$12m Pegasus trumps Dubai as world's richest horse race

1 race. 12 horses. $12 million on the line. And, for some reason, Conor McGregor.

Neil Churchill January 25, 2017

Dubai likes its records: world’s biggest mall, world’s largest man-made island, world’s tallest building, etc. But its claim of hosting the world’s richest horse race will be lost this weekend when the inaugural $12 million Pegasus World Cup Invitational takes place in the US.

The new richest thoroughbred horse race on the planet, which is named after the winged stallion in Greek mythology, is restricted to just 12 horses with each owner paying $1 million for a starting gate, eclipsing the Dubai World Cup’s main event purse of $10 million. 

Organised by The Stronach Group and held at Gulfstream Park in Hallandale Beach, Florida – which has a giant statue of Pegasus stood outside – the 1 1/8-mile long nine-furlong dirt race will be streamed live in an effort by the organisers to target a new generation of fans.

Stronach has also brought in UFC star Conor McGregor as an ambassador, of which the result has been a series of amusing videos. Called “The 13th Jockey”, the Lightweight Champion shows his acting credentials in a series of skits, which range from him staging a typically McGregor press conference to riding naked on a horse, with comedic actor Jon Lovitz in a supporting role.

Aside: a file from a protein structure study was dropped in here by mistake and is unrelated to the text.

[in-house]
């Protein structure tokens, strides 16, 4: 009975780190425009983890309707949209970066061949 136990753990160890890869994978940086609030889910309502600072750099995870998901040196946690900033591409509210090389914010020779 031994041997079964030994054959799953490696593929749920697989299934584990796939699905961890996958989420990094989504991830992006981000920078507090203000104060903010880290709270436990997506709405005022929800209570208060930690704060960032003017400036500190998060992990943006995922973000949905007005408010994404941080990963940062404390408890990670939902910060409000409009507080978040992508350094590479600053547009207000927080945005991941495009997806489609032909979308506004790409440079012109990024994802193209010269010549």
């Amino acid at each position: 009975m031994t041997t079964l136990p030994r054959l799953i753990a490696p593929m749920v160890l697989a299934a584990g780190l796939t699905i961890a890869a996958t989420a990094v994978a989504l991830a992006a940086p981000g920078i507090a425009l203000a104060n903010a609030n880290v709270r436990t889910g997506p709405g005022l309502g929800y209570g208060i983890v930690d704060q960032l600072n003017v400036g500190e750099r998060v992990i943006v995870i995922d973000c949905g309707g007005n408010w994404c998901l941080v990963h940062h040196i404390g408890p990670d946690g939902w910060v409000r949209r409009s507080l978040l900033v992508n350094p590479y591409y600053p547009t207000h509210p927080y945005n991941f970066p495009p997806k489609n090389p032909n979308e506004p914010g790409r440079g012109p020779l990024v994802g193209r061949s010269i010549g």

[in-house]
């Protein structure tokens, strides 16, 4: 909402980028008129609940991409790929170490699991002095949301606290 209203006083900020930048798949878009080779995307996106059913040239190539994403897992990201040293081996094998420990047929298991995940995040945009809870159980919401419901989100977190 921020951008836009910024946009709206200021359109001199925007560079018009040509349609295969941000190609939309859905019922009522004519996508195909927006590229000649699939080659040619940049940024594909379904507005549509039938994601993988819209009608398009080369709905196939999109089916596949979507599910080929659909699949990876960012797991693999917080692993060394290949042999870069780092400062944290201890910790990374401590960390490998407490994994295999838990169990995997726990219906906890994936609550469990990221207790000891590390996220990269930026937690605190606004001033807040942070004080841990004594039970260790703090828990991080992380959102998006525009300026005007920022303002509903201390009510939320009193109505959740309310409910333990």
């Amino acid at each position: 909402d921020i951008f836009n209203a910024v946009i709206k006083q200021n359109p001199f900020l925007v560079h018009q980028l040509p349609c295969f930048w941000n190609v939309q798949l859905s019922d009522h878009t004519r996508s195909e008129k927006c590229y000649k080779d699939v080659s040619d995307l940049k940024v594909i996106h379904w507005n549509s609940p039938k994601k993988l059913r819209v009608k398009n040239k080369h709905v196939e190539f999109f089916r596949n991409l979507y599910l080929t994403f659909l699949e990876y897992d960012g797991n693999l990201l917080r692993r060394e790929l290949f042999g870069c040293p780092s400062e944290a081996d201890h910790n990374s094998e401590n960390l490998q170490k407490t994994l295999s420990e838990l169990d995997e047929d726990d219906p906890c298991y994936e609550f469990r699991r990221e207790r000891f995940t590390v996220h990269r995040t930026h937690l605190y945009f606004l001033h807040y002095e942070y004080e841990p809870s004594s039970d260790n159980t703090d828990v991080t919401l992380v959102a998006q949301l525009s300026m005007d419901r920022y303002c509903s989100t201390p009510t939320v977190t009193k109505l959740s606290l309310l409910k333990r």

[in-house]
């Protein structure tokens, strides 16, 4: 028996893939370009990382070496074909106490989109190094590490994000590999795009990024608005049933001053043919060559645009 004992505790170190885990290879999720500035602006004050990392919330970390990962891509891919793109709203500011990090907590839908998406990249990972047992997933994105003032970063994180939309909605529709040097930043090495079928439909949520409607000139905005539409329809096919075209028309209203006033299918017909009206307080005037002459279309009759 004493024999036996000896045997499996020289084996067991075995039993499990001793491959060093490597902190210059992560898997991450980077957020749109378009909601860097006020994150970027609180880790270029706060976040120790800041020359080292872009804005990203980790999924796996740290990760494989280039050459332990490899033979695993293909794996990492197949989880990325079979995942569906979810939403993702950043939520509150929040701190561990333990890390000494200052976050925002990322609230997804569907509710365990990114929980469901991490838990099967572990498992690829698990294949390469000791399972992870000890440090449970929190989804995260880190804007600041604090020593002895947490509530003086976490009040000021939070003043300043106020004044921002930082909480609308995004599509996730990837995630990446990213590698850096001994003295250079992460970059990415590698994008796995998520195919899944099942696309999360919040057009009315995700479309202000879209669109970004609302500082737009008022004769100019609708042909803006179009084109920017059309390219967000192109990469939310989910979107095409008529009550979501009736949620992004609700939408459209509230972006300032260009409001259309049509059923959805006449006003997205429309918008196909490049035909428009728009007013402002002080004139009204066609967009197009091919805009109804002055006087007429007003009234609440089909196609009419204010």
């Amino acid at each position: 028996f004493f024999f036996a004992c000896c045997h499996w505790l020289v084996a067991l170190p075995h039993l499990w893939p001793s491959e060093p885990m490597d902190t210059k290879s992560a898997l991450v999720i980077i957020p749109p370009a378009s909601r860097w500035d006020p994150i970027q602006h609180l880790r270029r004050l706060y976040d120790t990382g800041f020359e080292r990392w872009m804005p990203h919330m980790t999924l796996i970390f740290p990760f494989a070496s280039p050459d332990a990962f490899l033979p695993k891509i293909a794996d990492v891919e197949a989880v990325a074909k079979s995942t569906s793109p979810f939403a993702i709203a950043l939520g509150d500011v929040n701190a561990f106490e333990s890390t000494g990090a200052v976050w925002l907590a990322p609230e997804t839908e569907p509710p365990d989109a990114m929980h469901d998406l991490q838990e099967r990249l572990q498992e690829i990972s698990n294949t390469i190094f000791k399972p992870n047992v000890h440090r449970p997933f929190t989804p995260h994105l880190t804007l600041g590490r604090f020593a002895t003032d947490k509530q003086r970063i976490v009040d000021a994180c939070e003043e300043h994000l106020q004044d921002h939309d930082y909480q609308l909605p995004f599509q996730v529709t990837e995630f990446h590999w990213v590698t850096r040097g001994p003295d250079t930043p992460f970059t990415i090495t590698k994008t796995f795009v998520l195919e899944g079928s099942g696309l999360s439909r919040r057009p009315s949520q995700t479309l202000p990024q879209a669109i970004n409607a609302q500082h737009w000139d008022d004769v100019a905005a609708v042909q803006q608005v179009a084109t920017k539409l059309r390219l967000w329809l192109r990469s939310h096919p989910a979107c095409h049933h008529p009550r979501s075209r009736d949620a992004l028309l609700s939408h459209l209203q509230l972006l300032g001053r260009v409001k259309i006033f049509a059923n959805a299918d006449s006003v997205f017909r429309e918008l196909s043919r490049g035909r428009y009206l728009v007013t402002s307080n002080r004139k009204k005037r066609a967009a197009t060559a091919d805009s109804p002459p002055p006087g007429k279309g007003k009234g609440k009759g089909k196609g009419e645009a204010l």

Organisers for the Dubai World Cup have said the 2017 purse will not be raised to meet or better Pegasus’s main event. The annual Dubai meet at Meydan will still be the richest weekend in the sport, as its nine-group races have combined winnings of $30 million. Pegasus’s other six races have a combined purse of just $1.15 million, meaning prize money for the entire day is less than half of Dubai’s. 

But it’s not just the financial limelight Pegasus has pinched from the UAE race; it has also stolen two of the sport’s biggest names. Neither Arrogate, recently named the world’s best horse, nor Dubai’s defending champion California Chrome will race at Meydan in March, but both will race at Pegasus. Chrome’s people have said that this weekend's race will be his last, while Arrogate’s trainer aims to keep him in America and prepare him for this year’s Breeders’ Cup Classic.

The two horses contributed to the race of 2016 at the Breeders’ Cup in November, both pulling more than 10 lengths clear of third placed Keen Ice – also racing at Pegaus – with Arrogate winning by half a length. (Watch that race at the bottom of this page.)

The anticipation is that this weekend's rematch could well be the race of 2017. Throw in the $12 million purse and McGregor's cameo appearance and it's hard to deny that Gulfstream Park is the racing weekend to be at this year.